Image, Jack in the newspapers.
After death Jack became famous with his picture in the newspapers.

Jack was awarded Britain’s highest gallantry award, the Victoria Cross, and his body was exhumed and reburied with a full military honours. Also, a well-known painter was commissioned to paint a picture of Jack standing by his gun while his companions lay dead around him, with the famous epitaph ‘Waiting for orders’. It was just what the Admiralty wanted to focus the nation’s concerns of the battle onto the bravery of those who had given their lives. And to be honest it was what the nation needed to unite it and give it a sense of the navy’s invincibility and a certainty that, despite setbacks, they — the Royal Navy and the British nation — would win through.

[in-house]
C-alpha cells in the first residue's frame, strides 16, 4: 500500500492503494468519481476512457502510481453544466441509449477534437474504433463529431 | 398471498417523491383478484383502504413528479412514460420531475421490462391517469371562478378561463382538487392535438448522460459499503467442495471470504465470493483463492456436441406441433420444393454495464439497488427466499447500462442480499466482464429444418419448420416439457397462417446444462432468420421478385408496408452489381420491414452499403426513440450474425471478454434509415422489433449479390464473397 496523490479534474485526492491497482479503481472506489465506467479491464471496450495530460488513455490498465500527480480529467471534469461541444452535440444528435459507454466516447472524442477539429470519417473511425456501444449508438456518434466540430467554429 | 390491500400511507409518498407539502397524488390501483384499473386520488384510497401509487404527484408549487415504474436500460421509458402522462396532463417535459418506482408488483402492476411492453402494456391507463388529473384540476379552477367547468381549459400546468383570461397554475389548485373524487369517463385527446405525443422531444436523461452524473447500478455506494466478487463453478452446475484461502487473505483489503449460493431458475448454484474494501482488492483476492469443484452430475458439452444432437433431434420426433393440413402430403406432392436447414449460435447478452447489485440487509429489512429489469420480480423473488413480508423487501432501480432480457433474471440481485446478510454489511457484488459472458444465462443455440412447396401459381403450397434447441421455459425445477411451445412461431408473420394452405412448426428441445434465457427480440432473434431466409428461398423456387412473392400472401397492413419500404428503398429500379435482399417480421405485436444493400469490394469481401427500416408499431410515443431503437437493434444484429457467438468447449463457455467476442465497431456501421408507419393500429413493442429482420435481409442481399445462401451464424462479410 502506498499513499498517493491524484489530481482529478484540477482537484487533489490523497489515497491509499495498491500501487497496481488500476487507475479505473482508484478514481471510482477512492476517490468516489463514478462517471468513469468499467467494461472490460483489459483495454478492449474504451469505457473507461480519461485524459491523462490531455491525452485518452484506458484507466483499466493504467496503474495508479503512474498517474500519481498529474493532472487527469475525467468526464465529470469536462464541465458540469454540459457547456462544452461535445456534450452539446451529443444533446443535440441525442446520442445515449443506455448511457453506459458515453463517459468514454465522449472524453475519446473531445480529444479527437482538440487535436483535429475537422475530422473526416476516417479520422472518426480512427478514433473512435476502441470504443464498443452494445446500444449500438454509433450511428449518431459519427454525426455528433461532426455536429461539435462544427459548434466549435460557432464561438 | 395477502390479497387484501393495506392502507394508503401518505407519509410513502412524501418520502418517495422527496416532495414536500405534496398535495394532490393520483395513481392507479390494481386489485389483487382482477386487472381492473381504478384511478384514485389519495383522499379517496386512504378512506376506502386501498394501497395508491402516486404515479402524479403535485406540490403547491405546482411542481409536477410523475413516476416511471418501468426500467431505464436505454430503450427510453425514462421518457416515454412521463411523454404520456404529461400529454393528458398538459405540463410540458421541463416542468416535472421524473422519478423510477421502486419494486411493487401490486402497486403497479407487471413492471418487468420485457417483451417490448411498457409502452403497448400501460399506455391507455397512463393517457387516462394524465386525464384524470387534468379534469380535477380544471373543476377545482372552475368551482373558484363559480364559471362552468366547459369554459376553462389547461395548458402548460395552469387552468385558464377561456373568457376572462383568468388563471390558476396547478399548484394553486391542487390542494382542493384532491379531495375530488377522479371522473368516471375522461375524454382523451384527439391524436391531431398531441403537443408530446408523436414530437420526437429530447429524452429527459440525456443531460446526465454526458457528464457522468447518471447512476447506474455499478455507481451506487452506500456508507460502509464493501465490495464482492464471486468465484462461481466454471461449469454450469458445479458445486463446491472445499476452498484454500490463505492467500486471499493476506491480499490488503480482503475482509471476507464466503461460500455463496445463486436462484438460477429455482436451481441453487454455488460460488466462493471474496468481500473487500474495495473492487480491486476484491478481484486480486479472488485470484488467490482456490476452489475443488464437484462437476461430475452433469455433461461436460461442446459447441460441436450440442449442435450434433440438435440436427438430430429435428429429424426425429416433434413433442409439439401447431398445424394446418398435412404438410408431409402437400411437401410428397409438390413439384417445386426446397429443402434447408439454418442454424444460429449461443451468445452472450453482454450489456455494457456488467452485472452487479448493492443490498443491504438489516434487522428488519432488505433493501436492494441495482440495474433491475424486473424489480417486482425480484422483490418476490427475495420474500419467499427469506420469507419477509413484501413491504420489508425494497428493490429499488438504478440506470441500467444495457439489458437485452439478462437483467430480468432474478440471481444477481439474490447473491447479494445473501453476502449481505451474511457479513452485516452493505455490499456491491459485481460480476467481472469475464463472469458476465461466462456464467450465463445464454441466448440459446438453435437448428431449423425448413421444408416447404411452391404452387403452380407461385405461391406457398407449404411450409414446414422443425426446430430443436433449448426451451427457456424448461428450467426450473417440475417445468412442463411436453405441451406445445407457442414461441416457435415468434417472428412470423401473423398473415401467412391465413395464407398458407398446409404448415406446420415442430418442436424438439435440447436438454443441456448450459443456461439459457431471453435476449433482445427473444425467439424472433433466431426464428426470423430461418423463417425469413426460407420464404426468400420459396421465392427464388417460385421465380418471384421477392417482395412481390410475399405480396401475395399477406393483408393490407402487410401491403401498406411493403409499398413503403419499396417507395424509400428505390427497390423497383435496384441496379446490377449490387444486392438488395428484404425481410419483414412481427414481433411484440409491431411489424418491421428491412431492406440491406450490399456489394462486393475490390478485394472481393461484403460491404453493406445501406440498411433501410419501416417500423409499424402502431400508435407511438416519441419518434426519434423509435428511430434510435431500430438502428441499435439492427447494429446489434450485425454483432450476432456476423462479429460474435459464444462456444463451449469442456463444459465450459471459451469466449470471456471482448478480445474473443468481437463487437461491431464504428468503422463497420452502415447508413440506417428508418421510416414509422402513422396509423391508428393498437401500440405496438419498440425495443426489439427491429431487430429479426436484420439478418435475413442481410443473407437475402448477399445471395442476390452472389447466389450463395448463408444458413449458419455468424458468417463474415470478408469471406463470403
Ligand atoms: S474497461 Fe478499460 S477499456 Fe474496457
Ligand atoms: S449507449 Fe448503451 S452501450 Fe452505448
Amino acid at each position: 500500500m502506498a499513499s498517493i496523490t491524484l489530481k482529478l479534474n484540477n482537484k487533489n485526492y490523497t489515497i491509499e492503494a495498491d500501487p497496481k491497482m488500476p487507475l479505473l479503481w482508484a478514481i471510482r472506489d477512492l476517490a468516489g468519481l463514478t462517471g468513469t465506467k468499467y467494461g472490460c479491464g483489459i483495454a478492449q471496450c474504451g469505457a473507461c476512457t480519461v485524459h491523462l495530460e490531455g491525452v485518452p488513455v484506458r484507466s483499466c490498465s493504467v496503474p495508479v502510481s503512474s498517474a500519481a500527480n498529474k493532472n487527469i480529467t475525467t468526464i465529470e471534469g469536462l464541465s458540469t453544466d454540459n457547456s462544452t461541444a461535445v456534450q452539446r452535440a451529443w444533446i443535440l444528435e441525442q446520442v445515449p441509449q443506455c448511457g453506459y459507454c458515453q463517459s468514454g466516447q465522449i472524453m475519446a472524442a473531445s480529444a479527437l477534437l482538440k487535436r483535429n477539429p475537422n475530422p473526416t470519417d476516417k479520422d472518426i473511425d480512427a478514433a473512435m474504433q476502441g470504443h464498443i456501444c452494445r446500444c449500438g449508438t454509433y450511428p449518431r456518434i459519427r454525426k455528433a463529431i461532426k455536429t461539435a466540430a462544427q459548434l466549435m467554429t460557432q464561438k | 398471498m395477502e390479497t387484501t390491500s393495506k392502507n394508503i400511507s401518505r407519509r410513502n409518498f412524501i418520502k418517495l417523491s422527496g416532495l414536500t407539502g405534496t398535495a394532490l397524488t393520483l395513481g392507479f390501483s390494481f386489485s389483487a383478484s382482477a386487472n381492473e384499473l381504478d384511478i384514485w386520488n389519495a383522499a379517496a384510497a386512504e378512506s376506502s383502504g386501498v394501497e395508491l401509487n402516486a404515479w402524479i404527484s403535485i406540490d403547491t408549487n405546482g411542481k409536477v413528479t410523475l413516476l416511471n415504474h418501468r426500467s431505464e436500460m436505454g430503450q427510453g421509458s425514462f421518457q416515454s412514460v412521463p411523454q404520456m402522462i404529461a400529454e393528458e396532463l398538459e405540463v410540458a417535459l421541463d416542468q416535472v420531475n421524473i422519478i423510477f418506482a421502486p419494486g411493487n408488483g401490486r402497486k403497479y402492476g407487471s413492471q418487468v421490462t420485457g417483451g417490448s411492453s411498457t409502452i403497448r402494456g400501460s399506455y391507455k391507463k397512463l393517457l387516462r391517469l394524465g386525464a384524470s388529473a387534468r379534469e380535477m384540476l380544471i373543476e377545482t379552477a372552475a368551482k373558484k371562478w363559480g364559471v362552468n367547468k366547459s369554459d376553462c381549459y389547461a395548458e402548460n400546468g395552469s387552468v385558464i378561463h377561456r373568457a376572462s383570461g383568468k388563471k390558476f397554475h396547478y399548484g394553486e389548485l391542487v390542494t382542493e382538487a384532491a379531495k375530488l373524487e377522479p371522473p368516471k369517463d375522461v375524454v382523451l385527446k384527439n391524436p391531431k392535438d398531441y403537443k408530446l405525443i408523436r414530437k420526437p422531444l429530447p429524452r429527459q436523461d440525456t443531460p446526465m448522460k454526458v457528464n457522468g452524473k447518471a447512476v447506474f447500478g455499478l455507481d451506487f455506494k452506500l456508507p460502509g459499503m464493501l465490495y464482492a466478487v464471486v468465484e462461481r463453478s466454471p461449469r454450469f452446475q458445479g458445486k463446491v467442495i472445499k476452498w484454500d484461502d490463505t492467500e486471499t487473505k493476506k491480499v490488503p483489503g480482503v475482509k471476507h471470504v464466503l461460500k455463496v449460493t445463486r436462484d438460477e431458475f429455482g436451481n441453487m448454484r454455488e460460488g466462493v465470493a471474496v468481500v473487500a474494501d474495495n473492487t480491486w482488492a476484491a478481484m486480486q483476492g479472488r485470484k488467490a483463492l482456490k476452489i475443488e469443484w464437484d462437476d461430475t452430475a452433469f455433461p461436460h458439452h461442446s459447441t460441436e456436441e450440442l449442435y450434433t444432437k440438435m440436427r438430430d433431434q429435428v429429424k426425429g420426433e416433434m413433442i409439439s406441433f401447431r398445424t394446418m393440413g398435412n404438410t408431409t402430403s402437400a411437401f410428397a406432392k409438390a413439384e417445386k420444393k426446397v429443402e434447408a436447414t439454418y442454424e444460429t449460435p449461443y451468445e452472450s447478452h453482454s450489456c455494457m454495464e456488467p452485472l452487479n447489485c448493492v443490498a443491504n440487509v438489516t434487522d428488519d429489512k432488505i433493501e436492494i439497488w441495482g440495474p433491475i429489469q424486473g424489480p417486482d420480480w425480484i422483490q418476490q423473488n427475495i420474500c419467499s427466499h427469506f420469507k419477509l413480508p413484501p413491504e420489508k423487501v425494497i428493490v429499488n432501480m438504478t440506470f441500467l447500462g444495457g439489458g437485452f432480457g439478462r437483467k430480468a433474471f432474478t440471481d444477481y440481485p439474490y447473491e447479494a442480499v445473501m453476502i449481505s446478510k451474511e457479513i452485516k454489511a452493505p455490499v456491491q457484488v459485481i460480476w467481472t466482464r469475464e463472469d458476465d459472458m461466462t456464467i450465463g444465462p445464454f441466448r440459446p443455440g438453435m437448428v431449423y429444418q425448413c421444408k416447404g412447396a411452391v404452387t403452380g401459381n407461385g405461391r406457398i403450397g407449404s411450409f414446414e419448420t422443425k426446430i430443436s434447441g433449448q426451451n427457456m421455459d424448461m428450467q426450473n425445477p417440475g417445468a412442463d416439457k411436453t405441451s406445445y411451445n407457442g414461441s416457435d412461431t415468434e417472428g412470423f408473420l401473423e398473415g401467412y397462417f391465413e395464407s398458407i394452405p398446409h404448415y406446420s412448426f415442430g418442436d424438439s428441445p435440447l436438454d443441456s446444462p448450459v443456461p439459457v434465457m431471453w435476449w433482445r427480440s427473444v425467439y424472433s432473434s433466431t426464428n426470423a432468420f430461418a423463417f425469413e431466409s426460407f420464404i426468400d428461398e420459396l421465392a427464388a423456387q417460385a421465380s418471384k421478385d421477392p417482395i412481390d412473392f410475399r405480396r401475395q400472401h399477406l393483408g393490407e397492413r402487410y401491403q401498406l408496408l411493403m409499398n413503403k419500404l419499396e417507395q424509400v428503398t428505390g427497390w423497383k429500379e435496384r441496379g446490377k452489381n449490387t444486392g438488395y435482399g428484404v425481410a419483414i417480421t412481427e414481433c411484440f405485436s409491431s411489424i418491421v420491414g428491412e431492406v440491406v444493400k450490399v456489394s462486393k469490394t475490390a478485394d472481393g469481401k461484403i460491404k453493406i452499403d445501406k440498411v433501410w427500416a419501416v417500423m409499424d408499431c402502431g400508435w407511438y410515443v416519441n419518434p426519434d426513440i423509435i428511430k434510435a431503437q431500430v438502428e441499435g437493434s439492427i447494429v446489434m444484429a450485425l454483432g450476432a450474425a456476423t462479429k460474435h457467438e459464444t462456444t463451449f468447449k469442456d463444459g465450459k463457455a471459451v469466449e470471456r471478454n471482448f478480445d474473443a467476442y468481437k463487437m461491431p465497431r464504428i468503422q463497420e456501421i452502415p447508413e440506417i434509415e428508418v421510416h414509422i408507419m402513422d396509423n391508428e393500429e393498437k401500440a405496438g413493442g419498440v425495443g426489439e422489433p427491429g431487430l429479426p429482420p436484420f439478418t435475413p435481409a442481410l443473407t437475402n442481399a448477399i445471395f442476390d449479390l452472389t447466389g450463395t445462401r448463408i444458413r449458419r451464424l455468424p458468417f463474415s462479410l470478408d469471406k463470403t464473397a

When you get to read Jack’s sad story, you come to realise that the lad didn’t actually die being brave or courageous, or at least no more so than the rest of his gun’s crew, or the thousands of others who died in that battle. He was just a very young sailor doing a man’s job. He did remain at his post, ‘waiting for orders’ probably because he was too shocked and injured to do anything else.

So did Jack deserve the country’s highest gallantry award? From this great distance, it is easy to be cynical and argue that he didn’t, but I’m with the Admiralty on this —  that VC was given not just for Jack Cornwell, but for all those who died and for all the rest who fought bravely and weren’t recognised. In a way, it represented the bravery of all the men at sea in the Royal Navy and the fighting spirit of a seafaring nation. Even 40 years later, when I first saw the painting and heard the story, it had the power to inspire me to want to join the Royal Navy as a boy entrant, which — despite my mother’s protests — I eventually did.